Exhibit Collage

Jack Diamond
Jack Diamond Newspaper Article
Jack Diamond

Jack "Legs" Diamond was born Jack Moran in Philadelphia, Pennsylvania on July 10, 1897 to Irish immigrants, John and Sara Diamond. Jack was also known as Gentleman Jack or Gentleman Jim.

After his mother's death in 1913, he moved to Brooklyn, New York, with his father and brother. As a teenager, Diamond turned to street gangs and became involved in theft and violent crime. He was first arrested at the age of 17 for the burglary of a jewelry store.

No one knows how he received the nickname "Legs". Some speculate that it was his ability to outrun the law, while others believe it was his talent on the dance floor of the nightclubs he loved to frequent.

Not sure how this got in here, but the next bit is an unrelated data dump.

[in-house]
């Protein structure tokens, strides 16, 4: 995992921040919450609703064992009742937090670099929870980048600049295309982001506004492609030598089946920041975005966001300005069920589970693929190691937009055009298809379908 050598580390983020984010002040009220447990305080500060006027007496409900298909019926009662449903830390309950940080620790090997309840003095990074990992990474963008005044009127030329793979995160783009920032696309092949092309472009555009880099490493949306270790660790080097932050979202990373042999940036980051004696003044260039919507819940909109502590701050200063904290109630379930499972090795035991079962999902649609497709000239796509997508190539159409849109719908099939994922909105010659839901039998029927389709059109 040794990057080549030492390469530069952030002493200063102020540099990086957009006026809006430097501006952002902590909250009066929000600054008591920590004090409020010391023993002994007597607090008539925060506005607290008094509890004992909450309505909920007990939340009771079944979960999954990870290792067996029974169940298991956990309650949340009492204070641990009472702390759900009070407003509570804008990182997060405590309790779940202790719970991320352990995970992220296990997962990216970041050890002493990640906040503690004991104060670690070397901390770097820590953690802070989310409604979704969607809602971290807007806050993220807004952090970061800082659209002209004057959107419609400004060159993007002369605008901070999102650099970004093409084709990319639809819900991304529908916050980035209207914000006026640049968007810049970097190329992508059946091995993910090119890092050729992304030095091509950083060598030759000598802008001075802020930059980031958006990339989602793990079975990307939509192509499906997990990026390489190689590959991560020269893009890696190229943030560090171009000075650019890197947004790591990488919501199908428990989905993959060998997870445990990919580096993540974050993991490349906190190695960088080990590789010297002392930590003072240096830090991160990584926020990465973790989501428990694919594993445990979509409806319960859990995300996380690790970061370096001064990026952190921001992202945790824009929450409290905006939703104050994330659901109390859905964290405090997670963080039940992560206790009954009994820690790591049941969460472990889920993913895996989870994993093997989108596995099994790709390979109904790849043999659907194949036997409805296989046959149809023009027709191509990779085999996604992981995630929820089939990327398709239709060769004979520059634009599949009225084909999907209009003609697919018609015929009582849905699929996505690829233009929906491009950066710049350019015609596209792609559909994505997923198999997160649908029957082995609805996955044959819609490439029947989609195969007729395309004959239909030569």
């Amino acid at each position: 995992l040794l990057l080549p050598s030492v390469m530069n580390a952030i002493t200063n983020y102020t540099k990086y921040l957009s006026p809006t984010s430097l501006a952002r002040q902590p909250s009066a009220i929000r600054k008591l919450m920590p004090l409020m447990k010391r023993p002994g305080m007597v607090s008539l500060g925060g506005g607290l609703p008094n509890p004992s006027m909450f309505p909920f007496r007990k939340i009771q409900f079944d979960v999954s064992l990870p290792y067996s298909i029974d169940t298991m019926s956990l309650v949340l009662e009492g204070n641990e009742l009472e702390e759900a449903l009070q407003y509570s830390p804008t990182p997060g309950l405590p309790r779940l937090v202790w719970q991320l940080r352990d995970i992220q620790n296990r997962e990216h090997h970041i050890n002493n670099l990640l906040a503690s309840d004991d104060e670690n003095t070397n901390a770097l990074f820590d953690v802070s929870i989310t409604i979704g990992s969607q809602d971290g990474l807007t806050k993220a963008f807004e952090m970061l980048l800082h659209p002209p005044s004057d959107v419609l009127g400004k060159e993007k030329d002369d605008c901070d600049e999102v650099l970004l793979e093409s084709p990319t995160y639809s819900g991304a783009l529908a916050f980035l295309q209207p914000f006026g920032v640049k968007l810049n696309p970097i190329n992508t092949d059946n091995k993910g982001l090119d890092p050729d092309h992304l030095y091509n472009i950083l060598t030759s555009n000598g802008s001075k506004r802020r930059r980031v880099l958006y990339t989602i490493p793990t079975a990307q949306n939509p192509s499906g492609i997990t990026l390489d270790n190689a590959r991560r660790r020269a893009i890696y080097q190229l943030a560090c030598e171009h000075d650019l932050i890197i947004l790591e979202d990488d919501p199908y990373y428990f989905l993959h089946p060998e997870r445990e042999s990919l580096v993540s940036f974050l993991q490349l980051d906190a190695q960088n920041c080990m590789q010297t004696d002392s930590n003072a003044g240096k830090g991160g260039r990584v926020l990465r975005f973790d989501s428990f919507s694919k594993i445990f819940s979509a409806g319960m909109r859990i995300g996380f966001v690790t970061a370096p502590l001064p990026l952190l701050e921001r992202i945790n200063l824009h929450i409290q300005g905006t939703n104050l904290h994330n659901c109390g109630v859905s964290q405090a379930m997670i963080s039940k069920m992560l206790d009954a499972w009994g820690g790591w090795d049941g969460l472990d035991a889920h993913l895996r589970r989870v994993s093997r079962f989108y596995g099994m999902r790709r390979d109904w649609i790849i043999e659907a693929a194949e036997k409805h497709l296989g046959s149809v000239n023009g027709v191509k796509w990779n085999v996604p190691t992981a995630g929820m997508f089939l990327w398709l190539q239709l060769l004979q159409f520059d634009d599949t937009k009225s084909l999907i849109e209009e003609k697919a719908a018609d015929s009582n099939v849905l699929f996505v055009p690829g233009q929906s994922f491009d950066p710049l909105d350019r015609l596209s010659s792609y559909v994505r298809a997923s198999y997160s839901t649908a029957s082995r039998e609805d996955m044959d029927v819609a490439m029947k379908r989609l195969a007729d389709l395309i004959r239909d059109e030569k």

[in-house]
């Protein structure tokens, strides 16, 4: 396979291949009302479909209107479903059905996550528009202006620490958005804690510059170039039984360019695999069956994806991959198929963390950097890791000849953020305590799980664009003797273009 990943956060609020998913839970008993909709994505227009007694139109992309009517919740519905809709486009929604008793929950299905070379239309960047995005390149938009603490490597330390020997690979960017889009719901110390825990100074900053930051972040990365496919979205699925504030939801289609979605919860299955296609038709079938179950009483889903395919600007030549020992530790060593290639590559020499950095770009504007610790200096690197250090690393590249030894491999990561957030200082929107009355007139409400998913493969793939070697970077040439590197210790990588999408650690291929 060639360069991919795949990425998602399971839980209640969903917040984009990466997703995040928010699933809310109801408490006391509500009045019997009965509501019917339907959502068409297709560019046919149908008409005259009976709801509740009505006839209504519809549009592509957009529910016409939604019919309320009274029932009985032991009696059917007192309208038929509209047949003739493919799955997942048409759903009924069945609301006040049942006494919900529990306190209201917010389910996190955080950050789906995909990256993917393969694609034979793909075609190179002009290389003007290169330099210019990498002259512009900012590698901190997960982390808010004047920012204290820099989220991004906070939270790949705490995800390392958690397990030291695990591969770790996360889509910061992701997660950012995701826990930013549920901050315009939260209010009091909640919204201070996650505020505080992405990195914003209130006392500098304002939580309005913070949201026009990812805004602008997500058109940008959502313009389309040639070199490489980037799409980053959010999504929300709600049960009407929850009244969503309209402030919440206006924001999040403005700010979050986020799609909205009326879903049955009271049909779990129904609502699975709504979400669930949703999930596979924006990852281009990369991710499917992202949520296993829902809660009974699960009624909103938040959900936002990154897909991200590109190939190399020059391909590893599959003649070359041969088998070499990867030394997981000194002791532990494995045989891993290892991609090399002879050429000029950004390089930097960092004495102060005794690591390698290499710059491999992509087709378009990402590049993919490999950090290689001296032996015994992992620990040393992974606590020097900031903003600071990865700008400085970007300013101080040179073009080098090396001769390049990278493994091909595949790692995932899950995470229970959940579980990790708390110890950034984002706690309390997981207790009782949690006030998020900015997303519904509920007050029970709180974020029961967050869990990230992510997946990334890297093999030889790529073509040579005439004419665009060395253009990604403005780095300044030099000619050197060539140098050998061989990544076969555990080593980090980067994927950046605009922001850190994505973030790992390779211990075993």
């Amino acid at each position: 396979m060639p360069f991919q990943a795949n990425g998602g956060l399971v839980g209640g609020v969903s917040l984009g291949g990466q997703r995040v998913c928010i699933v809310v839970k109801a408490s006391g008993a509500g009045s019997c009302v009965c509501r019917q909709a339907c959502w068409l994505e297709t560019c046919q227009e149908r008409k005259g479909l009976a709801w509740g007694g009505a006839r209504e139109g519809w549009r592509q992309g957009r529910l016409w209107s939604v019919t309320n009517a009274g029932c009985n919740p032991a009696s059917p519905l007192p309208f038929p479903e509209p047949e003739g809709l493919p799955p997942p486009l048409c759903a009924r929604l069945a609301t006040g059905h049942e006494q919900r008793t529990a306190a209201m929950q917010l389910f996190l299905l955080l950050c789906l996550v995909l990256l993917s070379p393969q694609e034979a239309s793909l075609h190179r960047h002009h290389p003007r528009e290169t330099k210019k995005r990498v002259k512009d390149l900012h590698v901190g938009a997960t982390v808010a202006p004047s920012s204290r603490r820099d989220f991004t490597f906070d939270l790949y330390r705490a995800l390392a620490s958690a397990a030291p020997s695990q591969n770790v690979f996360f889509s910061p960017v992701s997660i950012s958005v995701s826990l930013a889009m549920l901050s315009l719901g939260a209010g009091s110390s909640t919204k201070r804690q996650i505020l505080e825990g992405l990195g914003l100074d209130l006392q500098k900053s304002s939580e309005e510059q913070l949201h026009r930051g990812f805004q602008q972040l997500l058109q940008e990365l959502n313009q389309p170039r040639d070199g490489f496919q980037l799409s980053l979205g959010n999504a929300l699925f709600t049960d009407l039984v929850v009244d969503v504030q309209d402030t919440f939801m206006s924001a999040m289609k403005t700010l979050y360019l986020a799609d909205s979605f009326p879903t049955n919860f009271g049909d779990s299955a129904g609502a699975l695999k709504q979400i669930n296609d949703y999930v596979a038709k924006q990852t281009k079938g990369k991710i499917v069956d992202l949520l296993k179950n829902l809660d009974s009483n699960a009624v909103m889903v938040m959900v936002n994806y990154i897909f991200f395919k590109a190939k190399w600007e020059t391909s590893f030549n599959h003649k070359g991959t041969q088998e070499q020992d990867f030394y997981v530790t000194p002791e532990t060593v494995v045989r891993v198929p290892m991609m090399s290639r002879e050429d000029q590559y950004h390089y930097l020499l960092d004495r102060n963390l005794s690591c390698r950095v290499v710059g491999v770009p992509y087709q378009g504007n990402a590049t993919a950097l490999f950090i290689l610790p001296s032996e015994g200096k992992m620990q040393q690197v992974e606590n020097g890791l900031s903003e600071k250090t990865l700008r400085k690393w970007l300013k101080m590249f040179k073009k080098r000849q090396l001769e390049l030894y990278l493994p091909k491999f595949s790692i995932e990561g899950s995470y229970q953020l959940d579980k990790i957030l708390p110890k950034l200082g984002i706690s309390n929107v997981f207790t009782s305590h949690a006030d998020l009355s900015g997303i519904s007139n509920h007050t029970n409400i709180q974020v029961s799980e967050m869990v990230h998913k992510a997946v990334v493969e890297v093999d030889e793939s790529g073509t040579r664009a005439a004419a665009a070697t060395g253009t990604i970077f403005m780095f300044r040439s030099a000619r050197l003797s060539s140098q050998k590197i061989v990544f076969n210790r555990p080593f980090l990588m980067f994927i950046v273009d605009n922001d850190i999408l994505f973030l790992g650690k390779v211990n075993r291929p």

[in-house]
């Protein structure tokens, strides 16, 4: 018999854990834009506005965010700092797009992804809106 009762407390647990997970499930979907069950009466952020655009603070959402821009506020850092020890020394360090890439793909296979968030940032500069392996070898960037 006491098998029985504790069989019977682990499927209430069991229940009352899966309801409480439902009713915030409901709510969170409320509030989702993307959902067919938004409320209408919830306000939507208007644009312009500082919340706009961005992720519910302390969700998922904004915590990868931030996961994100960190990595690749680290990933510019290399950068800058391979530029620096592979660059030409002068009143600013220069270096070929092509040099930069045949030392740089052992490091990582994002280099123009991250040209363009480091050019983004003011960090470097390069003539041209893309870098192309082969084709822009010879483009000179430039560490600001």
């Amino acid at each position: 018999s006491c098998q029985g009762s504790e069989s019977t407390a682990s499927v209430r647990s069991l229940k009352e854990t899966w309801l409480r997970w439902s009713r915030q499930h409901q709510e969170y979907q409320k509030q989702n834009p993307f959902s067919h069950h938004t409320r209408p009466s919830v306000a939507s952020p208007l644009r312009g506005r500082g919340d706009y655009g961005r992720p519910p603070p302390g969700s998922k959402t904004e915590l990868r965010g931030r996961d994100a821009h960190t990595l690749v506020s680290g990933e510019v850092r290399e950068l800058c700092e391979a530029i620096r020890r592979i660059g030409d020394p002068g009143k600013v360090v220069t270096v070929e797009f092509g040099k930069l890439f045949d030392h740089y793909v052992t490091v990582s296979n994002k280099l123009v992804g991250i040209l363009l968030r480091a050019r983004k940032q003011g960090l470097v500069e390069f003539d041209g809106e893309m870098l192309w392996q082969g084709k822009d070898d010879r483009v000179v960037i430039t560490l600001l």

During the course of his mob career, Diamond was shot four times, recovering each time. As a result, he became known as the "clay pigeon of the underworld".

He was a popular figure to the public because of his flashy style and charismatic manner. He was also very popular with the press. In 1931 alone, Jack appeared in The New York Times on 103 occasions. Nineteen of those appearances were on the front page.

In the early morning of December 18, 1931, Diamond was shot and killed. The mystery remains as to who was behind the killing.

An article appearing in the Albany Times Union newspaper stated:

"Jack 'Legs' Diamond, survivor of a dozen skirmishes with the law and the lawless alike, today went from a clandestine tryst with Marion 'Kiki' Roberts, his showgirl sweetheart, to a tryst with death in an Albany rooming house.

"Unknown assassins, stalking down their prey with cool deliberation, pumped a stream of leaden pellets into the racketeer's head as he lay asleep in a small room at 67 Dove St.

"Death was instantaneous as the bullets furrowed the brain that had been set at rest a few hours earlier when a Rensselaer county Supreme court jury acquitted Diamond of a charge of kidnapping James Duncan, a Cairo youth."